Boris Johnson has announced that there will be no further Covid restrictions put in place before Christmas to combat the omicron variant.
However, he warned that the situation remained “finely balanced” and said the Government would “not hesitate” to bring in further restrictions after Christmas if necessary.
Earlier today, Scotland’s First Minister Nicola Sturgeon announced a clutch of new restrictions from Boxing Day, including restrictions on pubs, a cap of 500 spectators at live sports events including football matches, and the cancellation of Scotland’s traditional Hogmanay celebrations.
Regional number of Omicron Covid cases in England [Map]
In a video statement, Mr Johnson said: “The situation remains extremely difficult but I also recognise that people have been waiting to hear whether their Christmas plans are going to be affected.
“So what I can say tonight, is that naturally we can’t rule out any further measures after Christmas – and we’re going to keep a constant eye on the data, and we’ll do whatever it takes to protect public health.
“But in view of the continuing uncertainty about several things – the severity of Omicron, uncertainty about the hospitalisation rate or the impact of the vaccine rollout or the boosters, we don’t think today that there is enough evidence to justify any tougher measures before Christmas.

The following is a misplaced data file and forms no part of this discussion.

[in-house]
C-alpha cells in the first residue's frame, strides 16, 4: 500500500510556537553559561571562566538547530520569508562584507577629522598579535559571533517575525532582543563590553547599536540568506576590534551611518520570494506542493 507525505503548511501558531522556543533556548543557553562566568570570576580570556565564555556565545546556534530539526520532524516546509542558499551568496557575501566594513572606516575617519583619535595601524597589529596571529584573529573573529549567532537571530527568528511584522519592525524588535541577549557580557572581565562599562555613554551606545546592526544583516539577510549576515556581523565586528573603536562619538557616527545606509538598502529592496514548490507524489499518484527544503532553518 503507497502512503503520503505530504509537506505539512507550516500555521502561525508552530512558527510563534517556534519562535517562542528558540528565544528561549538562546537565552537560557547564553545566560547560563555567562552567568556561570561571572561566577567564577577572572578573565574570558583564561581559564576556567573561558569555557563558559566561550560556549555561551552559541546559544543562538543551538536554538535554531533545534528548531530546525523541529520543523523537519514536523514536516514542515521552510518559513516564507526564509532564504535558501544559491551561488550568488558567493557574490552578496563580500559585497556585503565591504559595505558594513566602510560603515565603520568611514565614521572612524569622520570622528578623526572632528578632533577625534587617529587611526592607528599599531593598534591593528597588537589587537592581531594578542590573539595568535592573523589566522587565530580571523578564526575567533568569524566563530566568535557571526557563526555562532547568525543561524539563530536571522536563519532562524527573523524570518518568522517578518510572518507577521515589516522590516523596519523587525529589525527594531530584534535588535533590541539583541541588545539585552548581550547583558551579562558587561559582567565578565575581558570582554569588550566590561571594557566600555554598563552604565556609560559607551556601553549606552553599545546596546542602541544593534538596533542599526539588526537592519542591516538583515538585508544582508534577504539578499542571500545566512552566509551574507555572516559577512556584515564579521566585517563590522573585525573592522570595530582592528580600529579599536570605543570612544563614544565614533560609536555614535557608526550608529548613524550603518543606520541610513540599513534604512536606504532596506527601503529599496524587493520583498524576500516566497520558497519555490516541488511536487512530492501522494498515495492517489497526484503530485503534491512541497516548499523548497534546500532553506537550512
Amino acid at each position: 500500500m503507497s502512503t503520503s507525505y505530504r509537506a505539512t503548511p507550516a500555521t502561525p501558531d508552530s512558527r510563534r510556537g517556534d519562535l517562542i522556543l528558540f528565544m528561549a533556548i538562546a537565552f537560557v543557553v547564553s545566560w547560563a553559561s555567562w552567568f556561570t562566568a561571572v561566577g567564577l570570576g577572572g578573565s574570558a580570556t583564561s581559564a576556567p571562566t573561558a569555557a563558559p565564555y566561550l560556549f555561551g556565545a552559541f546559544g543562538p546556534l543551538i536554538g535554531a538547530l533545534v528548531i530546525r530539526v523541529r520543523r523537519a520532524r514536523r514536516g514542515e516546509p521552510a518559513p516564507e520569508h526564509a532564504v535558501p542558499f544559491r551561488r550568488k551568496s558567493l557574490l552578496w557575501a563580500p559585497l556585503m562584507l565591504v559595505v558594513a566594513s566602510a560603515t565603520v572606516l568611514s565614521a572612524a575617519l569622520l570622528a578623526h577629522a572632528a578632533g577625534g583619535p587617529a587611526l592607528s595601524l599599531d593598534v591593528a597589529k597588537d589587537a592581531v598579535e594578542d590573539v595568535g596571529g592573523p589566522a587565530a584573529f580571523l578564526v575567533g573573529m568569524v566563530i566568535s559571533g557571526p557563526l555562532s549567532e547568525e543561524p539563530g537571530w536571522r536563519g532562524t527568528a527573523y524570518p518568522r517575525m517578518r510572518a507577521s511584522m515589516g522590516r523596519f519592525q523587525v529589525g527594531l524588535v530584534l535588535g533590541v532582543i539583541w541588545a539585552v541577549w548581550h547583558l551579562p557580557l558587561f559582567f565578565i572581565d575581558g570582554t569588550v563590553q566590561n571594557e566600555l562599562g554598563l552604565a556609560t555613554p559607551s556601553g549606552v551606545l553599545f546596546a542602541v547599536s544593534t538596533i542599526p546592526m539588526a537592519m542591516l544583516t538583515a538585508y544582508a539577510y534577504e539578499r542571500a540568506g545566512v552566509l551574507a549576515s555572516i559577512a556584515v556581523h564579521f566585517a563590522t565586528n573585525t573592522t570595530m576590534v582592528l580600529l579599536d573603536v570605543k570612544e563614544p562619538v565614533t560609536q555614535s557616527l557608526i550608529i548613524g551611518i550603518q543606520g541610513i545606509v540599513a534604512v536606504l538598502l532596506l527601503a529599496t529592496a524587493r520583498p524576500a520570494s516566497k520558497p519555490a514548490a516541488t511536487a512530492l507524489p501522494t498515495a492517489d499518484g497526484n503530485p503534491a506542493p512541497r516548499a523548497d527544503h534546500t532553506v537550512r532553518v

“We continue to monitor Omicron very closely and if the situation deteriorates we will be ready to take action if needed.
“What this means is that people can go ahead with their Christmas plans but the situation remains finely balanced and I would urge everyone to exercise caution, to keep protecting yourselves and your loved ones, especially the vulnerable.”
Ministers are expected to receive new modelling for the spread of omicron from Imperial College within the next 24 hours, which could help crystallise any decision on further restrictions in England.
It means there could be a second virtual cabinet meeting this week held on Wednesday to consider fresh restrictions and whether to recall Parliament next week in order to allow MPs to vote on any plans.